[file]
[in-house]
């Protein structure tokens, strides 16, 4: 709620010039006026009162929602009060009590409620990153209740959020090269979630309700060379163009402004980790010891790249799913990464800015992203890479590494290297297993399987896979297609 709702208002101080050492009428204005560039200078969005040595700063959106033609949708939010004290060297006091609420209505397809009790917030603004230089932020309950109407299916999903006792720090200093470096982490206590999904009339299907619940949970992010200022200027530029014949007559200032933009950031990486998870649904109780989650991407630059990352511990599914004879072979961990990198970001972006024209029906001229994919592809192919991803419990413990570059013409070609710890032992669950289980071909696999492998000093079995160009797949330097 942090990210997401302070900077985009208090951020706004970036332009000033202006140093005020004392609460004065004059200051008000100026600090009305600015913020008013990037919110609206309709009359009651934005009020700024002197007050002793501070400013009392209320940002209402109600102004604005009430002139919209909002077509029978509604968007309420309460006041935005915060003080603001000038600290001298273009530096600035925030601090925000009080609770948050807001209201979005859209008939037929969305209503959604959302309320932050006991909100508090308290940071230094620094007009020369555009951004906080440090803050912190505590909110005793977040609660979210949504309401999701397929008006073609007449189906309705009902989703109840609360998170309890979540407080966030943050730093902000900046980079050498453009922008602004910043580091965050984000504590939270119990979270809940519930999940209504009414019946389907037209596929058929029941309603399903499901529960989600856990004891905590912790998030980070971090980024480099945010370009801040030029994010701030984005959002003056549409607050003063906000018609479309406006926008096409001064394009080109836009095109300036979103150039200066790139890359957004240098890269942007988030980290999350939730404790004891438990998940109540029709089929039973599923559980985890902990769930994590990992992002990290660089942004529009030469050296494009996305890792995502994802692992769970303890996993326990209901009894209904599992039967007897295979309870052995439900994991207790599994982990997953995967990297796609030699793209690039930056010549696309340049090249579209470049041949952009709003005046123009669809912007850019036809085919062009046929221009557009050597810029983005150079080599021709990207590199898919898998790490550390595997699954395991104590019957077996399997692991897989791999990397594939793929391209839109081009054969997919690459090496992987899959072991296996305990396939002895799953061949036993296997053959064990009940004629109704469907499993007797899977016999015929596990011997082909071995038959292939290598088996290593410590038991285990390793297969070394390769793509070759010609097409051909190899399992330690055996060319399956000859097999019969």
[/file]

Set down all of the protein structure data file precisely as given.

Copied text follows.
[in-house]
């Protein structure tokens, strides 16, 4: 709620010039006026009162929602009060009590409620990153209740959020090269979630309700060379163009402004980790010891790249799913990464800015992203890479590494290297297993399987896979297609 709702208002101080050492009428204005560039200078969005040595700063959106033609949708939010004290060297006091609420209505397809009790917030603004230089932020309950109407299916999903006792720090200093470096982490206590999904009339299907619940949970992010200022200027530029014949007559200032933009950031990486998870649904109780989650991407630059990352511990599914004879072979961990990198970001972006024209029906001229994919592809192919991803419990413990570059013409070609710890032992669950289980071909696999492998000093079995160009797949330097 942090990210997401302070900077985009208090951020706004970036332009000033202006140093005020004392609460004065004059200051008000100026600090009305600015913020008013990037919110609206309709009359009651934005009020700024002197007050002793501070400013009392209320940002209402109600102004604005009430002139919209909002077509029978509604968007309420309460006041935005915060003080603001000038600290001298273009530096600035925030601090925000009080609770948050807001209201979005859209008939037929969305209503959604959302309320932050006991909100508090308290940071230094620094007009020369555009951004906080440090803050912190505590909110005793977040609660979210949504309401999701397929008006073609007449189906309705009902989703109840609360998170309890979540407080966030943050730093902000900046980079050498453009922008602004910043580091965050984000504590939270119990979270809940519930999940209504009414019946389907037209596929058929029941309603399903499901529960989600856990004891905590912790998030980070971090980024480099945010370009801040030029994010701030984005959002003056549409607050003063906000018609479309406006926008096409001064394009080109836009095109300036979103150039200066790139890359957004240098890269942007988030980290999350939730404790004891438990998940109540029709089929039973599923559980985890902990769930994590990992992002990290660089942004529009030469050296494009996305890792995502994802692992769970303890996993326990209901009894209904599992039967007897295979309870052995439900994991207790599994982990997953995967990297796609030699793209690039930056010549696309340049090249579209470049041949952009709003005046123009669809912007850019036809085919062009046929221009557009050597810029983005150079080599021709990207590199898919898998790490550390595997699954395991104590019957077996399997692991897989791999990397594939793929391209839109081009054969997919690459090496992987899959072991296996305990396939002895799953061949036993296997053959064990009940004629109704469907499993007797899977016999015929596990011997082909071995038959292939290598088996290593410590038991285990390793297969070394390769793509070759010609097409051909190899399992330690055996060319399956000859097999019969």